Things on the farm are pretty much routine at the moment. With everyone "in" for the winter there is little excitement. No fences to mend, animals to move, eggs to collect, weeding, harvesting~ just feeding and watering. Soon there will be less to feed and water as the lambs will be butchered soon. Well not all of them we plan to keep a couple to increase our flock, no rams though. It took awhile to find a place, last year we were lucky to have a friend whose brother is a butcher. Anyway the place actually has someone come out to the farm to slaughter, which is really great. You see the lambs have never been in a trailer or anywhere but here at the farm, not only that but can you imagine what the fear and smell of blood at the butcher does to the meat of the animals?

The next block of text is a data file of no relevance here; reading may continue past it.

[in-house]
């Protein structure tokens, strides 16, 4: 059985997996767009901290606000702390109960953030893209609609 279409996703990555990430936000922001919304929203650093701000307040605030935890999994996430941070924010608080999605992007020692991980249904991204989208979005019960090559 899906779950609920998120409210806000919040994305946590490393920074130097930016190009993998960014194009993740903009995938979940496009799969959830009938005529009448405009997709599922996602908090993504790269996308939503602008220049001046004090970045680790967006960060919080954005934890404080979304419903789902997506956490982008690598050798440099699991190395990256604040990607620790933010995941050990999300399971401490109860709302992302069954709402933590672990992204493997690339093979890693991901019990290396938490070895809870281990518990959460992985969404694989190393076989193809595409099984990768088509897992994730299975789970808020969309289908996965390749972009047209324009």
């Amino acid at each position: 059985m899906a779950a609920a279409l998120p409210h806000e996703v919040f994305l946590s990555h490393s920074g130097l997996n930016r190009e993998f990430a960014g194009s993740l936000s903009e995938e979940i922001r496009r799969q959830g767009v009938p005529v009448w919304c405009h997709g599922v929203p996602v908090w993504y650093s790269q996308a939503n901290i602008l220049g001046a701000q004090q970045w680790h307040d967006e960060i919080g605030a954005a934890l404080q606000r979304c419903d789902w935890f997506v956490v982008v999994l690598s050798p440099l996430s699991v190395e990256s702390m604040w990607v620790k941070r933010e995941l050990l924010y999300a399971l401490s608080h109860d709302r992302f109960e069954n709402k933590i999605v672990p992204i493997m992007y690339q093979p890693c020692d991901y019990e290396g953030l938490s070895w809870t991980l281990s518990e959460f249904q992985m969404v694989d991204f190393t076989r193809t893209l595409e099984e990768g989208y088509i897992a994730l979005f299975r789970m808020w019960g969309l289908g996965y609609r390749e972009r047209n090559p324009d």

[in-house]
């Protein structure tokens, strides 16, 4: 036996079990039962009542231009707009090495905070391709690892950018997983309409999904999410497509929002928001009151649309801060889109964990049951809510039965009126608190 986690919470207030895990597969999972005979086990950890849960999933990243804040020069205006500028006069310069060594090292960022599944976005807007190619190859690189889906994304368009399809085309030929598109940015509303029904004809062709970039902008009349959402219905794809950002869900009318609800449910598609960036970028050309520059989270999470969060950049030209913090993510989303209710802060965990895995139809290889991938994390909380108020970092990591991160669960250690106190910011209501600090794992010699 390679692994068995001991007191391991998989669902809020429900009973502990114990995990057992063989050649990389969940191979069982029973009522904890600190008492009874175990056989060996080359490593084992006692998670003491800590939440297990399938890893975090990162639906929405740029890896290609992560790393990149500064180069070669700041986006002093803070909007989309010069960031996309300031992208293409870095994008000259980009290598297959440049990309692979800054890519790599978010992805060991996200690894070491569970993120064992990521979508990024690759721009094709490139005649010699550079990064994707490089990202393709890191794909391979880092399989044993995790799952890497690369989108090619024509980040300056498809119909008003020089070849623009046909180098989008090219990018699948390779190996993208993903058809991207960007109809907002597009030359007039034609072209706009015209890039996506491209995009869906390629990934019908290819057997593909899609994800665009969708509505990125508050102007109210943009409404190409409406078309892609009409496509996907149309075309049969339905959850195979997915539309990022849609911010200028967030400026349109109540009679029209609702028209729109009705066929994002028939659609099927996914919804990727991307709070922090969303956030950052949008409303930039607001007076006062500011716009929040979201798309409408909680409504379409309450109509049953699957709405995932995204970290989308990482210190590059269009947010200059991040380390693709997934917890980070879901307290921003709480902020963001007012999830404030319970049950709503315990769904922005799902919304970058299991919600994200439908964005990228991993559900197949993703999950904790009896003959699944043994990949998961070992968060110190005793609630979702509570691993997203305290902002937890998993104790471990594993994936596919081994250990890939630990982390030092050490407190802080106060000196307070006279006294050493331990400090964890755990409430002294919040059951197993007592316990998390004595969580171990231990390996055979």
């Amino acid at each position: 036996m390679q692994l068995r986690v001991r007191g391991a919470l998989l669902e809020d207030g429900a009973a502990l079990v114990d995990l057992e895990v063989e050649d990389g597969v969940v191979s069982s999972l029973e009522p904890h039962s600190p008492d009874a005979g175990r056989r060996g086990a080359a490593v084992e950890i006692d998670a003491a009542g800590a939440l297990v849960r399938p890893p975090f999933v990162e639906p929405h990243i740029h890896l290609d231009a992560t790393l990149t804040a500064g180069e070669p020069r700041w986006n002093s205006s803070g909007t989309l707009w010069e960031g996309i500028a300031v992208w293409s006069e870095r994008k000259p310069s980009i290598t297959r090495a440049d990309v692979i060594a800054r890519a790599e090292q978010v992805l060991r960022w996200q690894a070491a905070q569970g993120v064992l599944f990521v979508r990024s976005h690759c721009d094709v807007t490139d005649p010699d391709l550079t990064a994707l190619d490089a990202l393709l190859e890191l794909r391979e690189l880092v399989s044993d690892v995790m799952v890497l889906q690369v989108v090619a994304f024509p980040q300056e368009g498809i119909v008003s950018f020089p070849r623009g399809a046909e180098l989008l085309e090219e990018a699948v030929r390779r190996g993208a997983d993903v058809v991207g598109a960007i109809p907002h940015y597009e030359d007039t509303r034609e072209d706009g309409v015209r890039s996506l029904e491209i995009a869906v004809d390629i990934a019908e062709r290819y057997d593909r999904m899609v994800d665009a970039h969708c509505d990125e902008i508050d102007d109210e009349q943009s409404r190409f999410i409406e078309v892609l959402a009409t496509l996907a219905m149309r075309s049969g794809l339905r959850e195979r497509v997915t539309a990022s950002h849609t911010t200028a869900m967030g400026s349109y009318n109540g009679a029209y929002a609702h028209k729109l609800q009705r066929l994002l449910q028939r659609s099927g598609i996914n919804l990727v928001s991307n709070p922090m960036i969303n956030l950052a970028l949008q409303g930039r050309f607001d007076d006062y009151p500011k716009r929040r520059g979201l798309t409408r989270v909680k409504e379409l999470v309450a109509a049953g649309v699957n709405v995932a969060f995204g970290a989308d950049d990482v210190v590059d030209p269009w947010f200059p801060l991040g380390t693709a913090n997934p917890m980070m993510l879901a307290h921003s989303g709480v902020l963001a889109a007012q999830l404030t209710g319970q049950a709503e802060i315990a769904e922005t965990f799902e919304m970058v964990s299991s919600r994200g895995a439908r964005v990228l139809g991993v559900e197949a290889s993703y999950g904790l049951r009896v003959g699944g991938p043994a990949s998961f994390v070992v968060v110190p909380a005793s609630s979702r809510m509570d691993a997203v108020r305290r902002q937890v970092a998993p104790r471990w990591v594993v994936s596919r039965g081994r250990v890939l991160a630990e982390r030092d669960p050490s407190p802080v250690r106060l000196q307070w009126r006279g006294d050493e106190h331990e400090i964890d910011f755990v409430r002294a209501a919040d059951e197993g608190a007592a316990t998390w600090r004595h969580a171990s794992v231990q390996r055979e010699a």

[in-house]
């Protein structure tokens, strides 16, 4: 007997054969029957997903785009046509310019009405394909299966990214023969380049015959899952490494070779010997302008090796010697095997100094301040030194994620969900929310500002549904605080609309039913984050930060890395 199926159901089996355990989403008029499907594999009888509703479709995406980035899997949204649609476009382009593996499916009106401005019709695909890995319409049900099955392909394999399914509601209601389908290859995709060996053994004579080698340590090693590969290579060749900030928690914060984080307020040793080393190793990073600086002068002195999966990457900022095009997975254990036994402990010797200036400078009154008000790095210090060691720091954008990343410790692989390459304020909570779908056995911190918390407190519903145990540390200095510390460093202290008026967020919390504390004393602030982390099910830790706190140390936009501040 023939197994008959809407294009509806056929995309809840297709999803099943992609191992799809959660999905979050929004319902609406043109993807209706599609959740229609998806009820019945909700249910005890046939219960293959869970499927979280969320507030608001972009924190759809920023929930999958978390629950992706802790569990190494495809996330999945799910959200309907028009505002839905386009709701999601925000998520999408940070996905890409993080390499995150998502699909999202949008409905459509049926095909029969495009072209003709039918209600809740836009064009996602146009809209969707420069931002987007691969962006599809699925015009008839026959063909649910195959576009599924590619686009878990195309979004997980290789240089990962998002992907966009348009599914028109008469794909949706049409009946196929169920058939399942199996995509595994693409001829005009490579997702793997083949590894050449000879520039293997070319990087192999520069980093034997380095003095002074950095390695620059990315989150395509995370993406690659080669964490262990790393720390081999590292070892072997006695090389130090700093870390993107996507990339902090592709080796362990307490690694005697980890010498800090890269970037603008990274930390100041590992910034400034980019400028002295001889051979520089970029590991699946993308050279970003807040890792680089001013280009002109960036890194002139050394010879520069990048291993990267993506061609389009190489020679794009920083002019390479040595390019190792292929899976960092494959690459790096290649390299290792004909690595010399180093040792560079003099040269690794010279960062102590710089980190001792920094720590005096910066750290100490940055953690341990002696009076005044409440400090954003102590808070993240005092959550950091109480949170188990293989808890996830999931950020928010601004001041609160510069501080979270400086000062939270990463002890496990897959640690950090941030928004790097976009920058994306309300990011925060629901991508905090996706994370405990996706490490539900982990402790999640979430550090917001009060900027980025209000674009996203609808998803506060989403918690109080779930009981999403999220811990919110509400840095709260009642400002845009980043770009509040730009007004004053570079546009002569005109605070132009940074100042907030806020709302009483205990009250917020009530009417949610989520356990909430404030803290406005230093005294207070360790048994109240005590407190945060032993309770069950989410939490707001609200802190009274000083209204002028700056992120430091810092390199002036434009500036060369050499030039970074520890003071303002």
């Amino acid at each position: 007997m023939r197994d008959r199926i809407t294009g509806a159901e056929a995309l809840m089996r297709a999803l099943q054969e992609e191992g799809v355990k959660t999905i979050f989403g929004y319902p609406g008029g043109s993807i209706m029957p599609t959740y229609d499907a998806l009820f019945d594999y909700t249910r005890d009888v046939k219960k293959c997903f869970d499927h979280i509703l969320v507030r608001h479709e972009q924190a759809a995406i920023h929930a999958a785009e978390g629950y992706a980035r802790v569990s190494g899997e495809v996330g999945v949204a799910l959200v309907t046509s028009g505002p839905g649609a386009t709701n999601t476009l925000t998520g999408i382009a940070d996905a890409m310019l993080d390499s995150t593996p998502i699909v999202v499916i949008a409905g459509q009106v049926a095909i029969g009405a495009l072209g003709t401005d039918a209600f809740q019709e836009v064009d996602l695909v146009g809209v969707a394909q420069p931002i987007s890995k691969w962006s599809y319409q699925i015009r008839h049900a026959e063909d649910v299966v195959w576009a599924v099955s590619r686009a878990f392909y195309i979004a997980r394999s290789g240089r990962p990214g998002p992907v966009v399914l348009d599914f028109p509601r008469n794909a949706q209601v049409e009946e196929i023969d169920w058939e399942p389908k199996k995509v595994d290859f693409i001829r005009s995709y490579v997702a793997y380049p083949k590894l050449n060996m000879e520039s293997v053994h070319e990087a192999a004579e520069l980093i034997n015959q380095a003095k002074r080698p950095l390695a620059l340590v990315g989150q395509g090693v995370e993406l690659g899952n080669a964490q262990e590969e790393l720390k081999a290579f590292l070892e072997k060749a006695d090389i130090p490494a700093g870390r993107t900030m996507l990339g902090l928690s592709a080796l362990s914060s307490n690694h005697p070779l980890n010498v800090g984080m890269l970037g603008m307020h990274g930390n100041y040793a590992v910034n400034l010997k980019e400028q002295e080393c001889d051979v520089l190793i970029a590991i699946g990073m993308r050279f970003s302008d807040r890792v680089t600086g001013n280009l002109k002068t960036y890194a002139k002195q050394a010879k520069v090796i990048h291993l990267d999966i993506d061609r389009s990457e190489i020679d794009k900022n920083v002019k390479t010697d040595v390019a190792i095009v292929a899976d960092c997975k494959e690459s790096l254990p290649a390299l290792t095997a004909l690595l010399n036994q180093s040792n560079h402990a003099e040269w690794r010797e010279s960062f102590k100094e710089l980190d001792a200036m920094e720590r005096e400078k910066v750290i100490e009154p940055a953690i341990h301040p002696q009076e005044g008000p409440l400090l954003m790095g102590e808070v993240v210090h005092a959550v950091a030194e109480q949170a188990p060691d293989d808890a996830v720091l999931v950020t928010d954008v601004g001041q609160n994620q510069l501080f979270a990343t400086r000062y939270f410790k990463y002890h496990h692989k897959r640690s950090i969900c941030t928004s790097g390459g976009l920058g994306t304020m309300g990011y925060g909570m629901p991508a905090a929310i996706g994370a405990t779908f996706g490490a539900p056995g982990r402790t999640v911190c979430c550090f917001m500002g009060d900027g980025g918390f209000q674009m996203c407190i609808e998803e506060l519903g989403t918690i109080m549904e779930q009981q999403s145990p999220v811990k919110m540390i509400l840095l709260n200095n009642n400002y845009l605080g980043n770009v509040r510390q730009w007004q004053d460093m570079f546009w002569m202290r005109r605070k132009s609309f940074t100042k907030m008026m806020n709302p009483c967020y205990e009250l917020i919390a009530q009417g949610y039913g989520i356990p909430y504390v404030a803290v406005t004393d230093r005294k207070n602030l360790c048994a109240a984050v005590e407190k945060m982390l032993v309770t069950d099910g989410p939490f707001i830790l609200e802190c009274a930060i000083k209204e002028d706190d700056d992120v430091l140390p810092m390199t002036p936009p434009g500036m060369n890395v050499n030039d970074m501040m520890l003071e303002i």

We are starting quite a collection of snow- they are saying there is more to come this week. We don't mind we have plenty of wood to keep us warm and I would much rather have it cold with snow on the ground then just cold! Athelas is doing a good job of modeling the freezing rain that we also received. She did not seem to mind- just wondering when will she gets her hay!
Yesterday I saw her calf still nursing, not sure how long Athelas will allow that, it has been six months already. When we worked at the dairy farm they kept the calves on for about 6 weeks and then they weaned. This is a learning process for us so we really have no idea how long the calf will nurse. I have to say I am a bit confused, so Chuck said something about possibly weaning the calf in order for Athelas to go into heat so we could get her on a better calving schedule, no more hot summer calving. Okay but how do dairy farmers do it. Because milking a cow is just like a calf nursing (right?) so what makes them able to produce milk and go into heat? We weaned the calves but still milked the mothers. Can anyone explain this to me? Am I missing something? Thanks!